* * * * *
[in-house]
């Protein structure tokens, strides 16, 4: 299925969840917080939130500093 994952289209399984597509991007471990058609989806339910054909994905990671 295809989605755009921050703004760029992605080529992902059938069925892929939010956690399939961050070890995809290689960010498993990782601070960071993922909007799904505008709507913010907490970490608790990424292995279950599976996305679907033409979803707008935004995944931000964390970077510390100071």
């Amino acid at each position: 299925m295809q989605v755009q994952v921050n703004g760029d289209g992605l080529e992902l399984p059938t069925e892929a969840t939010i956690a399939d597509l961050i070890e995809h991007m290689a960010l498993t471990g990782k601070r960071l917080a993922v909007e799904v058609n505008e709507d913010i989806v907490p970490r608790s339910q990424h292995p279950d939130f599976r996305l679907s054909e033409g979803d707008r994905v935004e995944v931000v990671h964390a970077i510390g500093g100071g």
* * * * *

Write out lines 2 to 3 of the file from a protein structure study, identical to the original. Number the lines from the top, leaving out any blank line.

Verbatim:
């Protein structure tokens, strides 16, 4: 299925969840917080939130500093 994952289209399984597509991007471990058609989806339910054909994905990671 295809989605755009921050703004760029992605080529992902059938069925892929939010956690399939961050070890995809290689960010498993990782601070960071993922909007799904505008709507913010907490970490608790990424292995279950599976996305679907033409979803707008935004995944931000964390970077510390100071």
């Amino acid at each position: 299925m295809q989605v755009q994952v921050n703004g760029d289209g992605l080529e992902l399984p059938t069925e892929a969840t939010i956690a399939d597509l961050i070890e995809h991007m290689a960010l498993t471990g990782k601070r960071l917080a993922v909007e799904v058609n505008e709507d913010i989806v907490p970490r608790s339910q990424h292995p279950d939130f599976r996305l679907s054909e033409g979803d707008r994905v935004e995944v931000v990671h964390a970077i510390g500093g100071g």